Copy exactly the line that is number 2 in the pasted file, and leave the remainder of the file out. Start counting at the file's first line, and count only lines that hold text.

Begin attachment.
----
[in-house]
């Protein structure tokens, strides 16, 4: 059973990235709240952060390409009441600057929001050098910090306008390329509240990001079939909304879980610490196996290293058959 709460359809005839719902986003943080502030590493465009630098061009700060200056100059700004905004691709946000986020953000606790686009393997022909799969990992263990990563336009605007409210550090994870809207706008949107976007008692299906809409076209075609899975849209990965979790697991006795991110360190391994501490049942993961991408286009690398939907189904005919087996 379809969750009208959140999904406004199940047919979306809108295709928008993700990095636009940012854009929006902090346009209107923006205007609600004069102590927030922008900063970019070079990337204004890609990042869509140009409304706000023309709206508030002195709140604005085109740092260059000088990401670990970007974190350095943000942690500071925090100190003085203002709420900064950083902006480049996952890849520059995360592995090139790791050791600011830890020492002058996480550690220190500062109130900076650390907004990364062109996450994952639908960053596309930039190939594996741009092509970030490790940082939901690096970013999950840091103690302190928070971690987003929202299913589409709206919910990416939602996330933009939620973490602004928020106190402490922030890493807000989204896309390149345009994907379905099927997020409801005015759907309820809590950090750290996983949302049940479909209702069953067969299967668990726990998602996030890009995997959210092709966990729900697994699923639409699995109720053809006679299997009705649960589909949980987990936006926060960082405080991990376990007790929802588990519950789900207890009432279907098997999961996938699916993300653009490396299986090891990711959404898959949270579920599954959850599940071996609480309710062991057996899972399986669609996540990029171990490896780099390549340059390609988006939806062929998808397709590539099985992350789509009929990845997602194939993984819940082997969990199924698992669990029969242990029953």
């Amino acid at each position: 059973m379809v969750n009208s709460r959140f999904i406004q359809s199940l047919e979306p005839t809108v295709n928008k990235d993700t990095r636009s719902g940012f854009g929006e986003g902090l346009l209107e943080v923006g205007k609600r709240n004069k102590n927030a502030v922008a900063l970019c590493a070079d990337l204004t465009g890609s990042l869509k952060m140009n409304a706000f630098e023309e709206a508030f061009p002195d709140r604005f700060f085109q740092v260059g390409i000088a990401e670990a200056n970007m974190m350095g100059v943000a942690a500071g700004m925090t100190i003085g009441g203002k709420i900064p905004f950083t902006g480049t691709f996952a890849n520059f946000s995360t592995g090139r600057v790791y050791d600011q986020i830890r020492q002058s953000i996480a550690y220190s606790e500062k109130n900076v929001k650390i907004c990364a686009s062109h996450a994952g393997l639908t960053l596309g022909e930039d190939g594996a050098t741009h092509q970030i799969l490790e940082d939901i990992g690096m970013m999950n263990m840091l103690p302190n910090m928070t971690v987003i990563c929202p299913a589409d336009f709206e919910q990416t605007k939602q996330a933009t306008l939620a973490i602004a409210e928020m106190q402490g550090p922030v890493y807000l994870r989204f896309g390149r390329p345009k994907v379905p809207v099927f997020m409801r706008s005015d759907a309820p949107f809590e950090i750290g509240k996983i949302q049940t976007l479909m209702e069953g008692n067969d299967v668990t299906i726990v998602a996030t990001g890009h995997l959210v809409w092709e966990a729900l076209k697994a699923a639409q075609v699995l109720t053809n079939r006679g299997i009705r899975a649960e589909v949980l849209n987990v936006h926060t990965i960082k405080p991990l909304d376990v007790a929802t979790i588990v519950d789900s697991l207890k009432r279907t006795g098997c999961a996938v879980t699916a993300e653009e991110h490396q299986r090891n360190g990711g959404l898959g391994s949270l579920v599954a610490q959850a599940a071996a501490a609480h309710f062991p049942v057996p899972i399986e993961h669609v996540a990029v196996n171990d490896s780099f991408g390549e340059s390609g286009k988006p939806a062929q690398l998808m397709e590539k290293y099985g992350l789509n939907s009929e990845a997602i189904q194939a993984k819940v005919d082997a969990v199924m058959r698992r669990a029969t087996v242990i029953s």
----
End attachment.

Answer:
């Protein structure tokens, strides 16, 4: 059973990235709240952060390409009441600057929001050098910090306008390329509240990001079939909304879980610490196996290293058959 709460359809005839719902986003943080502030590493465009630098061009700060200056100059700004905004691709946000986020953000606790686009393997022909799969990992263990990563336009605007409210550090994870809207706008949107976007008692299906809409076209075609899975849209990965979790697991006795991110360190391994501490049942993961991408286009690398939907189904005919087996 379809969750009208959140999904406004199940047919979306809108295709928008993700990095636009940012854009929006902090346009209107923006205007609600004069102590927030922008900063970019070079990337204004890609990042869509140009409304706000023309709206508030002195709140604005085109740092260059000088990401670990970007974190350095943000942690500071925090100190003085203002709420900064950083902006480049996952890849520059995360592995090139790791050791600011830890020492002058996480550690220190500062109130900076650390907004990364062109996450994952639908960053596309930039190939594996741009092509970030490790940082939901690096970013999950840091103690302190928070971690987003929202299913589409709206919910990416939602996330933009939620973490602004928020106190402490922030890493807000989204896309390149345009994907379905099927997020409801005015759907309820809590950090750290996983949302049940479909209702069953067969299967668990726990998602996030890009995997959210092709966990729900697994699923639409699995109720053809006679299997009705649960589909949980987990936006926060960082405080991990376990007790929802588990519950789900207890009432279907098997999961996938699916993300653009490396299986090891990711959404898959949270579920599954959850599940071996609480309710062991057996899972399986669609996540990029171990490896780099390549340059390609988006939806062929998808397709590539099985992350789509009929990845997602194939993984819940082997969990199924698992669990029969242990029953």